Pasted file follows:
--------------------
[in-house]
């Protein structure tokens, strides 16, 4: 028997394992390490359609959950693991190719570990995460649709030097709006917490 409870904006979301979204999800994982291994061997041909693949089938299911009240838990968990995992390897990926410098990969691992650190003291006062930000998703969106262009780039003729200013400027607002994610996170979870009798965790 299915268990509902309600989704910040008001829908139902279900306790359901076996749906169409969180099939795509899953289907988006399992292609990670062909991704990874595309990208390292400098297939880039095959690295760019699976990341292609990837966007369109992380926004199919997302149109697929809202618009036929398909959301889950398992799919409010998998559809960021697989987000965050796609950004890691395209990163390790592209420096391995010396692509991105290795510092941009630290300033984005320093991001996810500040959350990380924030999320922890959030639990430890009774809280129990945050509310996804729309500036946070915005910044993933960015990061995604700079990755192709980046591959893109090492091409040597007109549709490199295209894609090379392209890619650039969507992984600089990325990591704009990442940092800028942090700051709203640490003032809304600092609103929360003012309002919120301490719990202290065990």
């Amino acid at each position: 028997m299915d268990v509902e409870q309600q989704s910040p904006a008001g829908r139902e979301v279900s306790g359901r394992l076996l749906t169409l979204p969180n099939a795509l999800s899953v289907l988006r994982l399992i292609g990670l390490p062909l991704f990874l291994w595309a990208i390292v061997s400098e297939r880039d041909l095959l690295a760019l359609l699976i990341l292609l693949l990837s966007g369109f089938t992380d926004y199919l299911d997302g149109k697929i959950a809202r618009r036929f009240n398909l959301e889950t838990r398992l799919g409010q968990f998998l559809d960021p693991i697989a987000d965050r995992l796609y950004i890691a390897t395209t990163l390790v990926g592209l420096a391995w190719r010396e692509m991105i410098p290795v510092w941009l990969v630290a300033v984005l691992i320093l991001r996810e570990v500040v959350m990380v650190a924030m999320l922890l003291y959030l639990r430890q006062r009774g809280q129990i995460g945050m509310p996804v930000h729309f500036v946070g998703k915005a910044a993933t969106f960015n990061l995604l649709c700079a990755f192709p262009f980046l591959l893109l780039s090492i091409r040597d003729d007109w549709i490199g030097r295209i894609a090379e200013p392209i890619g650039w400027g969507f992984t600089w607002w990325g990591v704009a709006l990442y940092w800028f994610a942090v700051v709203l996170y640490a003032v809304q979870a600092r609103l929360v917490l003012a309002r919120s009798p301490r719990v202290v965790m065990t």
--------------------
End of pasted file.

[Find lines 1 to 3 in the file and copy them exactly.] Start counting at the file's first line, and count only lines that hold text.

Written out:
[in-house]
């Protein structure tokens, strides 16, 4: 028997394992390490359609959950693991190719570990995460649709030097709006917490 409870904006979301979204999800994982291994061997041909693949089938299911009240838990968990995992390897990926410098990969691992650190003291006062930000998703969106262009780039003729200013400027607002994610996170979870009798965790 299915268990509902309600989704910040008001829908139902279900306790359901076996749906169409969180099939795509899953289907988006399992292609990670062909991704990874595309990208390292400098297939880039095959690295760019699976990341292609990837966007369109992380926004199919997302149109697929809202618009036929398909959301889950398992799919409010998998559809960021697989987000965050796609950004890691395209990163390790592209420096391995010396692509991105290795510092941009630290300033984005320093991001996810500040959350990380924030999320922890959030639990430890009774809280129990945050509310996804729309500036946070915005910044993933960015990061995604700079990755192709980046591959893109090492091409040597007109549709490199295209894609090379392209890619650039969507992984600089990325990591704009990442940092800028942090700051709203640490003032809304600092609103929360003012309002919120301490719990202290065990």
């Amino acid at each position: 028997m299915d268990v509902e409870q309600q989704s910040p904006a008001g829908r139902e979301v279900s306790g359901r394992l076996l749906t169409l979204p969180n099939a795509l999800s899953v289907l988006r994982l399992i292609g990670l390490p062909l991704f990874l291994w595309a990208i390292v061997s400098e297939r880039d041909l095959l690295a760019l359609l699976i990341l292609l693949l990837s966007g369109f089938t992380d926004y199919l299911d997302g149109k697929i959950a809202r618009r036929f009240n398909l959301e889950t838990r398992l799919g409010q968990f998998l559809d960021p693991i697989a987000d965050r995992l796609y950004i890691a390897t395209t990163l390790v990926g592209l420096a391995w190719r010396e692509m991105i410098p290795v510092w941009l990969v630290a300033v984005l691992i320093l991001r996810e570990v500040v959350m990380v650190a924030m999320l922890l003291y959030l639990r430890q006062r009774g809280q129990i995460g945050m509310p996804v930000h729309f500036v946070g998703k915005a910044a993933t969106f960015n990061l995604l649709c700079a990755f192709p262009f980046l591959l893109l780039s090492i091409r040597d003729d007109w549709i490199g030097r295209i894609a090379e200013p392209i890619g650039w400027g969507f992984t600089w607002w990325g990591v704009a709006l990442y940092w800028f994610a942090v700051v709203l996170y640490a003032v809304q979870a600092r609103l929360v917490l003012a309002r919120s009798p301490r719990v202290v965790m065990t």